Bobcats in Illinois and Indiana are the latest example of conservation success stories in state wildlife management. In Illinois, 2016-17 marked the first hunting/trapping season for bobcats in decades. Here’s a recap:
New Illinois Hunting and Trapping Season for Bobcats a SuccessPreliminary harvest of 141 bobcats
SPRINGFIELD, IL – Hunters and trappers took a preliminary total of 141 bobcats during the 2016-17 Illinois Bobcat Hunting and Trapping Season.
“We are very pleased with the response to Illinois’ new hunting and trapping season for bobcats,” said Illinois Department of Natural Resources (IDNR) Director Wayne Rosenthal. “The recovery of the bobcat is a conservation success story in Illinois. We were pleased with the response of hunters and trappers that applied for permits, and we will continue to evaluate the program.”
More than 6,400 people applied for 500 permits to take bobcats. Those awarded a permit in the lottery were required to register their harvest within 48 hours and purchase a Bobcat Pelt Temporary Permit. They reported taking 69 bobcats by hunting, 49 by trapping, 12 by archery, and salvaging 11 from roads. Bobcats were harvested in 44 counties in the open zone, which included western and southern parts of the state. Top counties were Pike (11), Jackson (10), Jefferson (7), Carroll (6), and Randolph (6).
There are a few new wrinkles for bobcat hunters and trappers in Illinois this season.
The state is doubling the number of bobcat permits for the 2017 season, up to 1,000. But it also is putting a cap on the number of cats that can be caught, at 350.
Ed Cross with the Illinois Department of Natural Resources said the idea is to give more people a chance to get into the field. Cross said there’s little worry that a hard cap on the harvest will cut anyone’s season short. Of the 500 permits issued last year, hunters and trappers caught 141 cats.
“If you look at last year’s success rate, it was 28 percent,” Cross said. “We figure this year, that 28 percent to 35 percent [success rate] is a good target number.”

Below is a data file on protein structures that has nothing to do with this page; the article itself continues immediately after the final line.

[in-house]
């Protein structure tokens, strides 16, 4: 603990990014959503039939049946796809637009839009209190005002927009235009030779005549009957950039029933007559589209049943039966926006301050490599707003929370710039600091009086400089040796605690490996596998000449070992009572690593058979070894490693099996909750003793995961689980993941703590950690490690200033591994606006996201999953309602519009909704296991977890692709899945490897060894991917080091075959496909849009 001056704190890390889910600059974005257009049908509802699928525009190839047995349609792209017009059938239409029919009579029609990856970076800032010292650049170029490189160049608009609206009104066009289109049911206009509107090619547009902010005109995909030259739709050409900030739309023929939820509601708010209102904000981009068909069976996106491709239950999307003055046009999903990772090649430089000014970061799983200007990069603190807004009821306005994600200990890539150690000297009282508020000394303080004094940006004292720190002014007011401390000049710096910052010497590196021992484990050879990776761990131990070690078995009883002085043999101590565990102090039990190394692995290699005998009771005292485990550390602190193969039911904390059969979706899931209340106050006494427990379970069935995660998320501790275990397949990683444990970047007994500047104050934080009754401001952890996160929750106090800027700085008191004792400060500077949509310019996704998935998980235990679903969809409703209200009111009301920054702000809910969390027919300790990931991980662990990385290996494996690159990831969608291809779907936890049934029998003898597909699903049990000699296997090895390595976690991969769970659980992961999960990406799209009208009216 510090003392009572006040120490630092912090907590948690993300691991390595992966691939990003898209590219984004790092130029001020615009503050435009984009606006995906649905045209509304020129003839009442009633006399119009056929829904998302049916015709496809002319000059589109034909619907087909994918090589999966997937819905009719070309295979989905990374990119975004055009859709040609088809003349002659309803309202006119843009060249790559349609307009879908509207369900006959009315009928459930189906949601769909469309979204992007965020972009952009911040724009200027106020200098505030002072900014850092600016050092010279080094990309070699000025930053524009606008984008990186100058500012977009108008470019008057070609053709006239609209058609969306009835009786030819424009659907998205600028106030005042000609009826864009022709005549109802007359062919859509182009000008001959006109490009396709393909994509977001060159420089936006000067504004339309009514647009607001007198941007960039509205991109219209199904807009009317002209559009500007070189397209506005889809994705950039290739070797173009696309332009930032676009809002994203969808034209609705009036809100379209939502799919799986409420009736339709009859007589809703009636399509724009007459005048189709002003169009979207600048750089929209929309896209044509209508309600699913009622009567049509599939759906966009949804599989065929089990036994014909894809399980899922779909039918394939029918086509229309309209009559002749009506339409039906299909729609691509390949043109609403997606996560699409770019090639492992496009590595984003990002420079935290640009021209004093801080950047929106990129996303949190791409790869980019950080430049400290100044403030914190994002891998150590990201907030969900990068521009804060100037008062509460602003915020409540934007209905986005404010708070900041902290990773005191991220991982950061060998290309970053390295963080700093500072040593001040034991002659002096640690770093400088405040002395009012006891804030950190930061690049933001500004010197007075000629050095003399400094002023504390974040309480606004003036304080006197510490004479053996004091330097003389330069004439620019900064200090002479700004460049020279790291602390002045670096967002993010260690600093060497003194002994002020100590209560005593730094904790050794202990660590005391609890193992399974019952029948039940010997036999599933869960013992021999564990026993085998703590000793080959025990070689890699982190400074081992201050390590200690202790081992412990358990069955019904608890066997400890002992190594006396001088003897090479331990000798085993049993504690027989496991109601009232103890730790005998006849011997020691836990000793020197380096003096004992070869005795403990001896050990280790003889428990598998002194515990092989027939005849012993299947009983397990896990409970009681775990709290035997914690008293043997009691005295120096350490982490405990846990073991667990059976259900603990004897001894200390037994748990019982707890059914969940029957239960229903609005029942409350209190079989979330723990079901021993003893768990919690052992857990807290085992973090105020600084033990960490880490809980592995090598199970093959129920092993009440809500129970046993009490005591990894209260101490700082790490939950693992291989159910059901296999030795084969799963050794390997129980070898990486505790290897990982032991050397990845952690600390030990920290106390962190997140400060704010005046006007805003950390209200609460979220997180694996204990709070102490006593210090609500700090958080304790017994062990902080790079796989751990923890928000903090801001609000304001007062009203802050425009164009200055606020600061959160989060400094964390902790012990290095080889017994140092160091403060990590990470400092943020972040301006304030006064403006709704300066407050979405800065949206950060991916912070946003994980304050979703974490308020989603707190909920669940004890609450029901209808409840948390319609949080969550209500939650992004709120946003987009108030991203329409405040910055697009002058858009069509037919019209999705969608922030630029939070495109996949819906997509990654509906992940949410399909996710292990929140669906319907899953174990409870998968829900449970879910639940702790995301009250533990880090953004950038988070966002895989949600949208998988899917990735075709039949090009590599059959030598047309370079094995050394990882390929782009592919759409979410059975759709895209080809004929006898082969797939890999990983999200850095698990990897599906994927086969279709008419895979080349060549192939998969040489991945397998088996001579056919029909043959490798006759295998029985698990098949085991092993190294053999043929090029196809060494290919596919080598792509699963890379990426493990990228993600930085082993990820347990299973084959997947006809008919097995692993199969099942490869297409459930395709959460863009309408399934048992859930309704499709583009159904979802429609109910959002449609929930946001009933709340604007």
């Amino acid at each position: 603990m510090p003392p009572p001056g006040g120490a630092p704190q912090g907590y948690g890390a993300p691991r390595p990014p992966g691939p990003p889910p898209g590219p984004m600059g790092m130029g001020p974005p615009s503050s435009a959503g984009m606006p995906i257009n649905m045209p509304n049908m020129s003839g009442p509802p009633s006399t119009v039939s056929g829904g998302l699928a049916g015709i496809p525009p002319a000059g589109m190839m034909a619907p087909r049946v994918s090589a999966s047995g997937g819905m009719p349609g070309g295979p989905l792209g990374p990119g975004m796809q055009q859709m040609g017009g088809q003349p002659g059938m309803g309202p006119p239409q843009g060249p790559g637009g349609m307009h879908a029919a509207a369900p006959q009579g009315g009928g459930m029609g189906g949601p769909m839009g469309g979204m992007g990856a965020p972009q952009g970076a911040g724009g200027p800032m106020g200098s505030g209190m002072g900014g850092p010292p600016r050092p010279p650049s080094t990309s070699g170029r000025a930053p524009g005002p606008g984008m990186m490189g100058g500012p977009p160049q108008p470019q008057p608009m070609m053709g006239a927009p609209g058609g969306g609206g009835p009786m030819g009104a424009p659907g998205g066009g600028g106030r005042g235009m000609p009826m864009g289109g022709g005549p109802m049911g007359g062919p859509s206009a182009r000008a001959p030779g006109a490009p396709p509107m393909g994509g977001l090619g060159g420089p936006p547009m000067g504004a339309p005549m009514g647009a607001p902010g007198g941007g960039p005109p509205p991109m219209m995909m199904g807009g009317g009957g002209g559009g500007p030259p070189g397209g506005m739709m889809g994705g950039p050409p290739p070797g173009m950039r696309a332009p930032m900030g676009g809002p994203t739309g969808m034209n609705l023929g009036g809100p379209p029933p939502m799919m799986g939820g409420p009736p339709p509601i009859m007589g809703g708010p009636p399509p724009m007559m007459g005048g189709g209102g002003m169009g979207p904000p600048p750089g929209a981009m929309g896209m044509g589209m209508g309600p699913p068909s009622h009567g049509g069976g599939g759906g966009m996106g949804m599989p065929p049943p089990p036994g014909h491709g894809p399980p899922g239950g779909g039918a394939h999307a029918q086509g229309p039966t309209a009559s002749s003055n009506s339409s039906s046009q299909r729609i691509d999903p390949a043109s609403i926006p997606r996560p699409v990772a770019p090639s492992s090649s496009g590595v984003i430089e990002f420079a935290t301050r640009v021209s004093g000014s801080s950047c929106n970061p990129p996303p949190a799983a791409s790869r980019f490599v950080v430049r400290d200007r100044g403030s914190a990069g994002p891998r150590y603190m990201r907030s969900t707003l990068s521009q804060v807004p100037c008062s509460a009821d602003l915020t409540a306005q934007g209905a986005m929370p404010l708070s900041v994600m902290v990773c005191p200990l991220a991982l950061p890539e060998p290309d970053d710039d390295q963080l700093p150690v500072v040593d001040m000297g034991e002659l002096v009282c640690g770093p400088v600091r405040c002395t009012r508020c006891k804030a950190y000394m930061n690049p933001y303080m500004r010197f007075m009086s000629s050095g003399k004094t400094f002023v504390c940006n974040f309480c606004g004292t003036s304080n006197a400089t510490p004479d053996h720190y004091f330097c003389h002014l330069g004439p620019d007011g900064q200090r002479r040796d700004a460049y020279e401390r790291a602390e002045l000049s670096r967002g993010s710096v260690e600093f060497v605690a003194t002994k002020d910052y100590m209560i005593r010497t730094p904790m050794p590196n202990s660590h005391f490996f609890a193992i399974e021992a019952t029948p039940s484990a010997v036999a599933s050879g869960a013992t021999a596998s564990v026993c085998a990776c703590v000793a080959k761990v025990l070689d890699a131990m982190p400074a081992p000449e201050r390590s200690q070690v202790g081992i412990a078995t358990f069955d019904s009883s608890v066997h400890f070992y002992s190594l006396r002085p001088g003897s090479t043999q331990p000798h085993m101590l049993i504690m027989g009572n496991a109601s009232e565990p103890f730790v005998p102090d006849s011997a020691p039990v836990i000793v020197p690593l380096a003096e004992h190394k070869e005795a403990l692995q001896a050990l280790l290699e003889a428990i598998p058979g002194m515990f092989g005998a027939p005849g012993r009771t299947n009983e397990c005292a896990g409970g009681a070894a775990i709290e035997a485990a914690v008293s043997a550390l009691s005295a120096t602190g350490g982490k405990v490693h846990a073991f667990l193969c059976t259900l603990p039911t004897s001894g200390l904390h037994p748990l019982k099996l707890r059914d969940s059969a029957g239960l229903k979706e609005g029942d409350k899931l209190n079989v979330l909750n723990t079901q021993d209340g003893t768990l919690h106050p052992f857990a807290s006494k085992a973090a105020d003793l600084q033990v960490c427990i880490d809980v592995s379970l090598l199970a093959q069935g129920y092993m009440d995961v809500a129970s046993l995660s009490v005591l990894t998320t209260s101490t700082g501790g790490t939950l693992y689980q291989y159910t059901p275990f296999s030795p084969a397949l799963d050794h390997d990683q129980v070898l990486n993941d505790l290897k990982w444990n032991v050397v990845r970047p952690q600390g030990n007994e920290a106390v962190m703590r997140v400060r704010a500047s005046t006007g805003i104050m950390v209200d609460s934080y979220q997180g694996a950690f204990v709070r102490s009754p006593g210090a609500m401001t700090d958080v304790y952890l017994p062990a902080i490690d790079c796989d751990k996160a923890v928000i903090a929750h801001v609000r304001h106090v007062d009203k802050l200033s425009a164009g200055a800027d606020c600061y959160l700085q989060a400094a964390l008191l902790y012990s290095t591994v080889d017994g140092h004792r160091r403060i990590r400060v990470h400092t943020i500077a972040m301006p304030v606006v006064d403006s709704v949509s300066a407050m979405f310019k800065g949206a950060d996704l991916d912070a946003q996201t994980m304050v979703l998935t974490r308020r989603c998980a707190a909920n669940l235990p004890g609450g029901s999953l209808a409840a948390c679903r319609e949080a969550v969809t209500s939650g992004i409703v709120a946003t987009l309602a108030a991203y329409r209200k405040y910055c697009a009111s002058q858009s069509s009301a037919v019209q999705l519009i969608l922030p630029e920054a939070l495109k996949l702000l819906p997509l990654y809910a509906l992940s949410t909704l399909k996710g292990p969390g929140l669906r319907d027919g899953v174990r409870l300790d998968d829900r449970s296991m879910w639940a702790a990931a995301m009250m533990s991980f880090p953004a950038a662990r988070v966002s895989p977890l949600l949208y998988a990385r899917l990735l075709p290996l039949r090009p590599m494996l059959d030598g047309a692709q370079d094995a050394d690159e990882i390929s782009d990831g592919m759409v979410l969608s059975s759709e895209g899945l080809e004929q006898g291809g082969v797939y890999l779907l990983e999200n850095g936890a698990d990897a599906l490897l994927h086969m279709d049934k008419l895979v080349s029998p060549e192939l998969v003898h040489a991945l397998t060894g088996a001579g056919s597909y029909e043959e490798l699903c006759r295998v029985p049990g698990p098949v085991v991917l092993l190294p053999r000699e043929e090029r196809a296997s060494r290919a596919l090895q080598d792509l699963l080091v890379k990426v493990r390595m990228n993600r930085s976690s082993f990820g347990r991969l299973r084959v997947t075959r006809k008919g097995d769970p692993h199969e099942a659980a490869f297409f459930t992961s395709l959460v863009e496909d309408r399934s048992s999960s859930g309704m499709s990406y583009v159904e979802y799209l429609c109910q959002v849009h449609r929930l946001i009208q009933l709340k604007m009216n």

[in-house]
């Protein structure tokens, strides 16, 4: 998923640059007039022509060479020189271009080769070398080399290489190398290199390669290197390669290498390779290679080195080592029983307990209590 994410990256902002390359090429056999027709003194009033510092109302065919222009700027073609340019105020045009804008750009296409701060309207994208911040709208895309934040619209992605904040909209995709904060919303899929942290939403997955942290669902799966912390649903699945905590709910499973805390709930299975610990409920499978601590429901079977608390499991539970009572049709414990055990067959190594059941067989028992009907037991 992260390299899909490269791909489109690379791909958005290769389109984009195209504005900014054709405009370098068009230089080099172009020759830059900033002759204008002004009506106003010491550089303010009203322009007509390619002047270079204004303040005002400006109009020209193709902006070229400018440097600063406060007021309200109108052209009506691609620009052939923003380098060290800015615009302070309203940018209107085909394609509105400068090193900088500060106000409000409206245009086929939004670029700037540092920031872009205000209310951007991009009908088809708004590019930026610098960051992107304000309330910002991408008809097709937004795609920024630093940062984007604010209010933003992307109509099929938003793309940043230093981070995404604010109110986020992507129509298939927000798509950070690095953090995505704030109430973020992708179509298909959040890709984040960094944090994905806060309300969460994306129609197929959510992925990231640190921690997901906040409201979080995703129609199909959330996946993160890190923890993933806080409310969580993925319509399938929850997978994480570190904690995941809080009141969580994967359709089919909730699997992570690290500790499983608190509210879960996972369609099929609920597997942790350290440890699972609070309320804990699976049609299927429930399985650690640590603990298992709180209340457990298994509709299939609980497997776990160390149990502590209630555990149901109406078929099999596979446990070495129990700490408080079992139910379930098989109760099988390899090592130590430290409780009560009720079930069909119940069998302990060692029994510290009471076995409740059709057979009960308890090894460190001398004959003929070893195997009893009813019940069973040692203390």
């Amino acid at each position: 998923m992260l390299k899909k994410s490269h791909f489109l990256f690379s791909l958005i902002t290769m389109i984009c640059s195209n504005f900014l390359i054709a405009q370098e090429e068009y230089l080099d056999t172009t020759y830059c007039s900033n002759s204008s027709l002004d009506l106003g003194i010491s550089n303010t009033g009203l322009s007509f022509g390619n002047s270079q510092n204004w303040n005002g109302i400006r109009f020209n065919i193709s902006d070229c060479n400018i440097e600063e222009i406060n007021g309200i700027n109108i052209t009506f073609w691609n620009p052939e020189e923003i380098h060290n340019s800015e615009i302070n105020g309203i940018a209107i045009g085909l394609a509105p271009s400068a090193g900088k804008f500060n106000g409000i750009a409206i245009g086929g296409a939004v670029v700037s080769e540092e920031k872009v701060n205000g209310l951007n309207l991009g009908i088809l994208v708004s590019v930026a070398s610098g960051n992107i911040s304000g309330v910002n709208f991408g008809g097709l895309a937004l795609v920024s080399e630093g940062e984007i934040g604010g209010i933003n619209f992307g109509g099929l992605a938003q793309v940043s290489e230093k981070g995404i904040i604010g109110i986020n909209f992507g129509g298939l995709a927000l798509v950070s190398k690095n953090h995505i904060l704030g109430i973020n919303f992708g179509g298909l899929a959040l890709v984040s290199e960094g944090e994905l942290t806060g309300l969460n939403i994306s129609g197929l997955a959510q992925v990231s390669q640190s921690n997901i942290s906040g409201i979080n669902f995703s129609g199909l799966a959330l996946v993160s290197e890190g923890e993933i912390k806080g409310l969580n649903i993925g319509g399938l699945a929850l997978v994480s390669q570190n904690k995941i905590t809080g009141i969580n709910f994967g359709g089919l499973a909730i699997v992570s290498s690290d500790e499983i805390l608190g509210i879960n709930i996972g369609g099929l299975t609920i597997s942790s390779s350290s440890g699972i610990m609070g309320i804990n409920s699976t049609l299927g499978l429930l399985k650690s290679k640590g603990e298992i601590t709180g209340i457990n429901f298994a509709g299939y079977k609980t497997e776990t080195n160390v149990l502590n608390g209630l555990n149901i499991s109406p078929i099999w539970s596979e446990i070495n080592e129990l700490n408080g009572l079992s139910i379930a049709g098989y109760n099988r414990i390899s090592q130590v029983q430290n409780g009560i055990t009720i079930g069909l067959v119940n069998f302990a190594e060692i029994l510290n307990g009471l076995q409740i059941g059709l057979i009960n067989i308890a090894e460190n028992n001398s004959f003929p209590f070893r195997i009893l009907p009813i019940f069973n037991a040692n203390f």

Cross said DNR is also changing where hunters and trappers can operate.
“There were some counties that were partially in and partially out,” Cross said. “Those [partial] counties are now completely out.”
Bobcat hunting has always been banned in Chicago and the suburbs. The end of partial counties participating means that hunters essentially will have only the southern two-thirds of the state, from about Logan County to the southern tip of Illinois, to work with.
Hunters and trappers have until the end of the week to apply for a permit. Bobcat season in Illinois starts Nov. 10.
Meanwhile, in Indiana, the emergence of a thriving bobcat population has the DNR considering opening a hunting/trapping season. The season would be limited and wouldn’t start this year, but looks to be a great possibility.
DNR spokesperson Marty Benson says the hunting proposal is the mark of a successful wildlife management program.
“Bobcat populations are expanding and thriving in Indiana. They’ve been protected for nearly 50 years,” Benson says. “They’re now common in southern Indiana and continue to expand throughout the state, and we’re very happy about that.”
It’s great to see furbearer conservation success stories, and the continued recognition of bobcats as a sustainable, renewable resource that trappers can help manage.